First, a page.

Magic of Mornings at Fair Oaks Bridge

Fair Oaks, Fair Oaks Bridge, chickens, community, nature, ducks, Canda geese, wildlife, American River, American River Parkway, bicycle, walkers, trail, morning
I look forward to the magic moments of morning  on  Fair Oaks Bridge and  American River Parkway to discover and celebrate the gifts of the outdoor world.  I often arrive at dawn before the sun rises over the trees and  stay for an hour or more to observe, listen, write and photograph.

“I don’t know where it is possible to love the planet or not, but I do know that it is possible to love the places we can see, touch, smell and experience.” 

David Orr, Earth in Mind

The American River Parkway is “The Jewel of Sacramento.”  Fair Oaks Bluff is the “Crown Jewel.”  Fair Oaks Bridge was completed in 1909. It is a “Truss” bridge and a treasured icon for the adjacent community of Fair Oaks. The community of Fair Oaks is located about 15 miles northeast of the city of Sacramento. Fair Oaks Village is widely known for its chickens, whose wake up calls provide music each morning and continue throughout the day. Readers will find chickens featured throughout blog posts in photos and video.

The bridge connects Fair Oaks Village with the American River Parkway, a greenbelt that stretches 37 miles through suburban communities of Sacramento and into the city. The bridge sits alongside  Fair Oaks Bluff – also displayed in many photographs within blog posts. The setting is a beautiful place to see, touch, smell and experience!

Fair Oaks Bluffs Reflections

Tuesday, September 20, 2016, 7 am

Fair Oaks, Fair Oaks chicken, chicken, Fair Oaks Village, roosters, morning, Fair Oaks bridgeRoosters are still calling “good morning” still hidden for the night in trees and shrubs. Some are very early risers and wander about in the street. fo-ckn2

A cloudless sky. I arrive at 7 am wearing a T-shirt and shorts and put down my backpack. A lone kayaker approaches boat dock after an early morning row. One lone boat – 2 men – casting their fishing rods. I see the same woman jogging today. I wonder how many people I will see that come here as walkers, joggers or dog walkers every day? The bridge is quiet so far, with few cyclists or walkers.Read more

Coming of Fall

   Friday, September 23, 2016, 7 am, 53 degrees

I finally acknowledge the passing of summer’s long, warm days when the cool mornings of October arrive.  With sunlight and bike rides along the American River that last until 9 pm. Dew covers my car windshield in the morning now. The air is chilled at 645 am. My first Sunday morning on Fair Oaks Bridge, I wore shorts and a t-shirt, warmed quickly by the sun. Today, Friday I wear my denim jacket and slip on a pair of jeans. Yesterday’s morning temperature was 55. Today it is 53. As days grow shorter, and fall blends into winter, morning temperatures will drop further to 45 and then 35 and sometimes the high 20s. I will enjoy these mornings on the bridge before the chill of morning gives me a reason to stay longer at home.

rooster, Fair Oaks, Fair Oaks Village, morning, crow, walk, American RiverUsually I wake gently as I walk to the bridge, listening to the morning symphony of roosters. Today my morning explodes with deafening sound as I walk down the street as a motorcycle with his radio turned up comes up from behind. I am jarred awake. My morning “fog” instantly evaporates.

Determined fisherman sit in their boats waiting. I have no idea when they arrive. Each morning they are already here. They must come before dawn to catch the salmon as they rise for breakfast. I notice the moon in the sky. During my first Sunday, the moon was full. Today, hardly a week later, the moon is now half visible.Read more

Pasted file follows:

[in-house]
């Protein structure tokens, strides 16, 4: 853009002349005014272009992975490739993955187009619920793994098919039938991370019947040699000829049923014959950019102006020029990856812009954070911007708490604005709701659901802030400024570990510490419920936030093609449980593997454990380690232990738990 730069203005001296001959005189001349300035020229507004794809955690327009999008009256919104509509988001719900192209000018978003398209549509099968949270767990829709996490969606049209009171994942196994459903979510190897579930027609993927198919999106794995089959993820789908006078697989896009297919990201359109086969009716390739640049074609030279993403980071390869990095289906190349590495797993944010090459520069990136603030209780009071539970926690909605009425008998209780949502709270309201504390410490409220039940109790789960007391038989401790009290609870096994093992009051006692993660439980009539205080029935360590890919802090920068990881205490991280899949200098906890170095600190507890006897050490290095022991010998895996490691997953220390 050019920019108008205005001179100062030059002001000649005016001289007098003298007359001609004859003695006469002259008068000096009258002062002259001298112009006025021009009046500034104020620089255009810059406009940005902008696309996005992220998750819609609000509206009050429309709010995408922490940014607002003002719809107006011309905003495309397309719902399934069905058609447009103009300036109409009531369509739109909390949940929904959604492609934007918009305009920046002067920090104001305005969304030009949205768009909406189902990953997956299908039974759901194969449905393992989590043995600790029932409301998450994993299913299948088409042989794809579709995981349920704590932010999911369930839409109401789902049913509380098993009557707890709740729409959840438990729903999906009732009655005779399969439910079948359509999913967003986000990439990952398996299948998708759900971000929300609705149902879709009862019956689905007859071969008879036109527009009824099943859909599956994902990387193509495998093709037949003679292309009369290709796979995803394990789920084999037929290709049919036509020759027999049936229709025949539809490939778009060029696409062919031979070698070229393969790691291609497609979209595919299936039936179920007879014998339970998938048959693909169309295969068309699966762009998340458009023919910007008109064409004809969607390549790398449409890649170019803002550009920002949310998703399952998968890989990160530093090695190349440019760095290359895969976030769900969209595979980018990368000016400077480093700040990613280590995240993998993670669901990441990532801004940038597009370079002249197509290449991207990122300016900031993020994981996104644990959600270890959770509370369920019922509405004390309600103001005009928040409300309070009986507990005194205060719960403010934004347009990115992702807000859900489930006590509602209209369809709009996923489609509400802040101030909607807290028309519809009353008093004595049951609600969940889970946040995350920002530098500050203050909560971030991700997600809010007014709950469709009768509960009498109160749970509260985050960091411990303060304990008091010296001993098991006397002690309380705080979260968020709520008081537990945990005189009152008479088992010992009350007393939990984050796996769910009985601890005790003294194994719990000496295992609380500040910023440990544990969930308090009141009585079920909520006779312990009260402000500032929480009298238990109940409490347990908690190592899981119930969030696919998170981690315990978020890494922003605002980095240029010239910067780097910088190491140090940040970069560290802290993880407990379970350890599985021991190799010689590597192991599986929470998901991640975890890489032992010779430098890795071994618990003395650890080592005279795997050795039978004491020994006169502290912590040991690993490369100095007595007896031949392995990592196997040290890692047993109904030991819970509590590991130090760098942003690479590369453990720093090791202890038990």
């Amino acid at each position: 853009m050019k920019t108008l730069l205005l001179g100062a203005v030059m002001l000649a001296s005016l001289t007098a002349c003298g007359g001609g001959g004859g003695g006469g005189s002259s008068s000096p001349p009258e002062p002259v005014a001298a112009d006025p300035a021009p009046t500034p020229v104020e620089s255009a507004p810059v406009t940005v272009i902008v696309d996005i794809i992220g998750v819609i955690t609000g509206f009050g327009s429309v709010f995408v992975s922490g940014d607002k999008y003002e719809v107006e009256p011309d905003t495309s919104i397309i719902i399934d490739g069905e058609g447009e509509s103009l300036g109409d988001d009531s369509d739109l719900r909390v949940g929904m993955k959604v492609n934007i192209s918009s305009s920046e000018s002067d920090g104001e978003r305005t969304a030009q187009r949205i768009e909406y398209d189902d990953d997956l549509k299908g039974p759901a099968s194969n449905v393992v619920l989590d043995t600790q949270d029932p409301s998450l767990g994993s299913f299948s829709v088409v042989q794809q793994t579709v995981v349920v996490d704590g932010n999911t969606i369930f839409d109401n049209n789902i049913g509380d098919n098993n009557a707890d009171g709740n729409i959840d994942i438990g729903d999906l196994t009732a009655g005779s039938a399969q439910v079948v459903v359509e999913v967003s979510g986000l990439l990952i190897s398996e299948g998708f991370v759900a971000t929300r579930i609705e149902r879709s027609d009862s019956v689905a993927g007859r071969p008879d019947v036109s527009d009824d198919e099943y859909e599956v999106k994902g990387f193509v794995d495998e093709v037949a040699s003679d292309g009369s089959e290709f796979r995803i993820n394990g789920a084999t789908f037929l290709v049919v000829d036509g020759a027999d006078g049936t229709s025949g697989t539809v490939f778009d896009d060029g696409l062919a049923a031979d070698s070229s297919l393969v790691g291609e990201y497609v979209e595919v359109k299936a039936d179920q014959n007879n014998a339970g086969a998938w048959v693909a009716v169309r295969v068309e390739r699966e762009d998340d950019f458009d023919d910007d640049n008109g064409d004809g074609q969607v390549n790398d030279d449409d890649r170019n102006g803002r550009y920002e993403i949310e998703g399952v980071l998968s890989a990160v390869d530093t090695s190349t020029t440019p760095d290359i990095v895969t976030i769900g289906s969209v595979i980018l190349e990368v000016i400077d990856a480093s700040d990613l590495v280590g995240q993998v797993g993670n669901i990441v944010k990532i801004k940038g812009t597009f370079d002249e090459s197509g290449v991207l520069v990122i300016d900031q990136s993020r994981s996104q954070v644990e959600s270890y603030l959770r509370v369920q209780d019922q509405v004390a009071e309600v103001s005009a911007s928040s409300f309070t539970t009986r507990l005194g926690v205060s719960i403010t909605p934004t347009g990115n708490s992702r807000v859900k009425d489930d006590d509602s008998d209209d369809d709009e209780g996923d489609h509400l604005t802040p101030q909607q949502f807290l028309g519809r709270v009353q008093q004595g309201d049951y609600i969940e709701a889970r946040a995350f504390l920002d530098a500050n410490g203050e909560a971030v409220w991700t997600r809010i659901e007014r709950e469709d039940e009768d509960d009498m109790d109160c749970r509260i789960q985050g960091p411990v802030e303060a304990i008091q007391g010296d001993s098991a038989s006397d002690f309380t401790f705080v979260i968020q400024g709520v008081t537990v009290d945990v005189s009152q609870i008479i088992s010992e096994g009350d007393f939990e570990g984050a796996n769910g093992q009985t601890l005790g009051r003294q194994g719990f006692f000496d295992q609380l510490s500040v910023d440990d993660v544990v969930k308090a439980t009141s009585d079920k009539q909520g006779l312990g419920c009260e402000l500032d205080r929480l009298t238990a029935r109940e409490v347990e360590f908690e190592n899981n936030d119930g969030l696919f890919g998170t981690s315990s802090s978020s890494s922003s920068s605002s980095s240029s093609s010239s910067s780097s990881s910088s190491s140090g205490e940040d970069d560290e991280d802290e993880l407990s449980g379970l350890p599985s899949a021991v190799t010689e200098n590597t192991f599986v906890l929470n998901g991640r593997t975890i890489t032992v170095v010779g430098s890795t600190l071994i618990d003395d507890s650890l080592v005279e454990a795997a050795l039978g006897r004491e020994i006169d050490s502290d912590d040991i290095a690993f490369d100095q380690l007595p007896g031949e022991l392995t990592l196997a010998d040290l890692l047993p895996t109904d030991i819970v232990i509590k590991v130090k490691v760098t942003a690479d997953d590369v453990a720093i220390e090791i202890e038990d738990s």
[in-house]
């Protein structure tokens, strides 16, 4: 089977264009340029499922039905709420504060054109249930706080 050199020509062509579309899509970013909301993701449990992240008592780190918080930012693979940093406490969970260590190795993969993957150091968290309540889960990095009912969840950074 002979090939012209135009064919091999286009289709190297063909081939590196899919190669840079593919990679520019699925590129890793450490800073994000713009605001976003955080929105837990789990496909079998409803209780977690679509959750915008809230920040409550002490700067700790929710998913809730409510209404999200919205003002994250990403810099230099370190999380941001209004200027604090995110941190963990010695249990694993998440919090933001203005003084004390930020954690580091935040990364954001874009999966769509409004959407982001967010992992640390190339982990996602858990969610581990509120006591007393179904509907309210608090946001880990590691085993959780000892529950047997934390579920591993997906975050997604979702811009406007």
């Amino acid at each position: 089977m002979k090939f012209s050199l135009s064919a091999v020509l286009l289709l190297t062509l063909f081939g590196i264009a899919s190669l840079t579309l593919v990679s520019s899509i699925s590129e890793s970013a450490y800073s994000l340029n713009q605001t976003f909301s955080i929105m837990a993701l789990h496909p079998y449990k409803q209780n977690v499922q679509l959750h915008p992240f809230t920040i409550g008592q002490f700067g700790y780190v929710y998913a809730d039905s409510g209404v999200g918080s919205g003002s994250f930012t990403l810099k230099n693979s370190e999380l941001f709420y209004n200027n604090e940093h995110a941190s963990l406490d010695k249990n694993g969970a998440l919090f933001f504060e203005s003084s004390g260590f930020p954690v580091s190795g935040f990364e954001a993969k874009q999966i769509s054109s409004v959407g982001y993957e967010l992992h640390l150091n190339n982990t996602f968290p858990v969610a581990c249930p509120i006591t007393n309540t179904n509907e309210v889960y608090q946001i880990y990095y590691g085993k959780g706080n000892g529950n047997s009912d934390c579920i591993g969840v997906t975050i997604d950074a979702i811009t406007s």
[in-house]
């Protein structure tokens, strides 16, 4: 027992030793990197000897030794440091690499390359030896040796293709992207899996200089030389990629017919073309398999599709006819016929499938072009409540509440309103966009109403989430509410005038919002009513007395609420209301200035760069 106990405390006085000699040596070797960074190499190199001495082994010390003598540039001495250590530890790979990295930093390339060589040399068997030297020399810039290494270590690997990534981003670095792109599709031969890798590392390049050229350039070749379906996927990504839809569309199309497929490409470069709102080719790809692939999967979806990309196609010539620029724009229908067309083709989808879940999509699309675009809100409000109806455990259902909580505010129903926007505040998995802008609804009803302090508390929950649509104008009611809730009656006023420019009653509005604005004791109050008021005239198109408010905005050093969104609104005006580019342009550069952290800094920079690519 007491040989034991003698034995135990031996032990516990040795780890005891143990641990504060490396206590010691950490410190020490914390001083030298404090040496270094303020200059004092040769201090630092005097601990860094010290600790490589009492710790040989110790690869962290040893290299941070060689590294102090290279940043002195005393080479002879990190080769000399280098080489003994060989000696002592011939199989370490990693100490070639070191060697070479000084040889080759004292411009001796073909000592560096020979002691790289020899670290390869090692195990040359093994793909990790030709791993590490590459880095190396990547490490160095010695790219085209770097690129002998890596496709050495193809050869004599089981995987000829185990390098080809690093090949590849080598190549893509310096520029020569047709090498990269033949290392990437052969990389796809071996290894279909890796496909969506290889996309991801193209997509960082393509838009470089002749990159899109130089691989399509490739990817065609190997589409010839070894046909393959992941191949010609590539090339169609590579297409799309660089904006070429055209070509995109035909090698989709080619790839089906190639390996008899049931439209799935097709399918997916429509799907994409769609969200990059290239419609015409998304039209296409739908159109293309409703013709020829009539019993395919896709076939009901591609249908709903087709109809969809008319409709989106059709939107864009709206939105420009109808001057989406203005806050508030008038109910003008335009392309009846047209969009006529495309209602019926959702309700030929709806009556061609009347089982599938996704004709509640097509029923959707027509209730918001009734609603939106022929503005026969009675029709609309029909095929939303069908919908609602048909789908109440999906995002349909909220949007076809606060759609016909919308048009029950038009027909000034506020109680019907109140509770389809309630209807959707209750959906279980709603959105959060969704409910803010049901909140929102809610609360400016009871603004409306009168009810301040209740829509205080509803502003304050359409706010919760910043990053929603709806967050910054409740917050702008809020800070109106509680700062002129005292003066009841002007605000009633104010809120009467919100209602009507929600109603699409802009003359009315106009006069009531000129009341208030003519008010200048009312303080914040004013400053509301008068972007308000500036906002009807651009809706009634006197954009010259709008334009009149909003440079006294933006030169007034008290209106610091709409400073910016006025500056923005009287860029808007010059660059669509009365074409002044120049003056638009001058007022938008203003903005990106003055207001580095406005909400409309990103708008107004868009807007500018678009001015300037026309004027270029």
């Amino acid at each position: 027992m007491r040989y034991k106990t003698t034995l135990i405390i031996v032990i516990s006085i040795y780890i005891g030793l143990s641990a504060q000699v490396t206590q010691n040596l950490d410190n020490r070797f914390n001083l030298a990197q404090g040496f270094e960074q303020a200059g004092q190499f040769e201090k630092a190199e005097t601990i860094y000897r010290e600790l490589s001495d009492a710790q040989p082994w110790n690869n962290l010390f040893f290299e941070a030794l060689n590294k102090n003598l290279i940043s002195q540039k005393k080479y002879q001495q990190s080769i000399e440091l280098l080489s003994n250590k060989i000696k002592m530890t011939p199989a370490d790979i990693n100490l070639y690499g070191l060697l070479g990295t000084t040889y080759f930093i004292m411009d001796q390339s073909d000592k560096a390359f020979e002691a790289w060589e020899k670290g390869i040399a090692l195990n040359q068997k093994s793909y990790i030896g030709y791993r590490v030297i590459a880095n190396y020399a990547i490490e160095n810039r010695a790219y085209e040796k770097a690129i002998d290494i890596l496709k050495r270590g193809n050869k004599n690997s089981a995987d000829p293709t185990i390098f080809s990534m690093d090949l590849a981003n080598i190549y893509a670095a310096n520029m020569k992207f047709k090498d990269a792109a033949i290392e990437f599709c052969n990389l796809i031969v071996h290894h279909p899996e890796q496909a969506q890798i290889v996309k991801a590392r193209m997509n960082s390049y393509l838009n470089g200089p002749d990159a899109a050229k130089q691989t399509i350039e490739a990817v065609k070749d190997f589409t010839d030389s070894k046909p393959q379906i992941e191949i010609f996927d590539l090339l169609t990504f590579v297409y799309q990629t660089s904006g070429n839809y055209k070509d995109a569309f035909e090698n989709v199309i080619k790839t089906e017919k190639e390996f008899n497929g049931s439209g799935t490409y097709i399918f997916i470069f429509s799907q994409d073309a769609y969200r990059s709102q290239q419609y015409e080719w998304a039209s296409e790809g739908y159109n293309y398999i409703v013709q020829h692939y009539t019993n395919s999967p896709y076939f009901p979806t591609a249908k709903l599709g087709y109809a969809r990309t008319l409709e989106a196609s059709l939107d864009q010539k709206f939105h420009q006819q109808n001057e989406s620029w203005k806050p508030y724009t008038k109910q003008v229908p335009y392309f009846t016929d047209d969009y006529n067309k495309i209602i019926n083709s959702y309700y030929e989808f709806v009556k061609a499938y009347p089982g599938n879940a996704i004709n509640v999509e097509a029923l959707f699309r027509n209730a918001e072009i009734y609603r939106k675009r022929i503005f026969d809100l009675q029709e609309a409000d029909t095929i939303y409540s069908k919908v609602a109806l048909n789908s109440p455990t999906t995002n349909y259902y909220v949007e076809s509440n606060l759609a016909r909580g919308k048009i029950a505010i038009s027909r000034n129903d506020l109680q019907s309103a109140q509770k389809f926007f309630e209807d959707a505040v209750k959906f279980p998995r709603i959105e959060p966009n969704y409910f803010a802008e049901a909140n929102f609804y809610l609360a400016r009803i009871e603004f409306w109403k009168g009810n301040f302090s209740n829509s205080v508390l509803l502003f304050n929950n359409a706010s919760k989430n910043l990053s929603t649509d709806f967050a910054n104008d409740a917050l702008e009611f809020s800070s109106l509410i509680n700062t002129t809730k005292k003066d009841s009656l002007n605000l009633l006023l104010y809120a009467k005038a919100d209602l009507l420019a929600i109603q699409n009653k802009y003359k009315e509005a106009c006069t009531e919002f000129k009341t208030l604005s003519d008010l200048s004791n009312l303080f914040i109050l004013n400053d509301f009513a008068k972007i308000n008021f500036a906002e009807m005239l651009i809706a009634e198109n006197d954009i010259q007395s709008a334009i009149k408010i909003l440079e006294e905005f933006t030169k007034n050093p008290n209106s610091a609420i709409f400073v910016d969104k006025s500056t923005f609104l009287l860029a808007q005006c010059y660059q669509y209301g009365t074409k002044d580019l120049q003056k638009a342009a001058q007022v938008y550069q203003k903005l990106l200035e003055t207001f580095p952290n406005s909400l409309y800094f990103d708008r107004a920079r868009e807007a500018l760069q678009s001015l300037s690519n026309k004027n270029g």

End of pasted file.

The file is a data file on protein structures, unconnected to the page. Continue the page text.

Great Day for a Leisurely Swim or Dip!

  Monday, October 3, 2016, 6 pm, 70 degrees

The sky is covered with what looks like strips of pale blue and white cotton candy. At 6 pm, no sun to be found. The air feels cool and I wear my zip up hooded sweatshirt.

No birds are out. A few ducks are out for a leisurely swim. I hear splashes in the water and look to the sound and see rings of concentric circles. Must have been a salmon jumped out and dove back in quickly. Since my last visit I see that rain has fallen on the bridge. The intricate networks of spider webs and flytraps are washed clean away off the bridge upright and cross beams. Not a trace is left. The air is heavy with the scent of moist dirt, yet clean and refreshed by gentle rain.

ducks, swim, swimming, American River, Fair Oaks BridgeTwo boats and a kayak sit in the water. A few cyclists pass and some walkers out for a evening stretch before sunset. I walk to the boat launch ramp and the ducks see me coming. Today I have no bread to throw.

A dozen ducks gather and walk up the ramp and wait. They look at me impatiently as if to say, “Where is the food?”

After a few minutes when they realize no food is coming, they all retreat back into the water. In minutes some have disappeared to hiding places on either side of the ramp. The dabblers decide to find food on their own.Read more

Waterfowl and Birds Soar Over the River

 October 25, 2016 – part two, 11 am, 68 degrees

Drizzle rain stops and starts again. Still very few people outside at 11 am. A warm rain. River is very quiet with cloudy skies and no rain. Ducks search the river for food, wings flap. Faint quacks. Canada geese change position and fly away. A cloudy sky and all is quiet. Boaters sit calmly in the water. The gentle, nourishing rain is a refreshing and welcome change.

Earlier boaters in their rain jackets have sped away heading east toward the weir positioned at the Nimbus Fish Hatchery where the salmon converge to spawn – either in the river or inside the hatchery. Birds patrol the sky. Turkey vultures wait patiently, ready to pounce on whatever has died. I find salmon heads cast off into the rocks. Soon these remains will be consumed by hungry turkey vultures, seagull or other wildlife that find them first.

ducks, American River, raindropsCanada Geese, pigeons, boat launch ramp, American River, Fair Oaks, mornings

 

 

 

 

 

 

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Have You Ever Heard a Goose Whisper?

November 22, 2016 Tuesday, 645 am 42 degrees

American River, Fair Oaks Bridge, mist, morning, chilly, The sky is awash with shades of pink fading in the sky. As the pink turns slowly gray, I see the mist hovering over the water as if this is Brigadoon hiding its secrets. The southern sky is woven with pale stripes as the sun rises. The mist gently moves along the river towards the bridge. The movement so gentle it reminds me of fog blowing across a stage in a theater in unseen currents of air.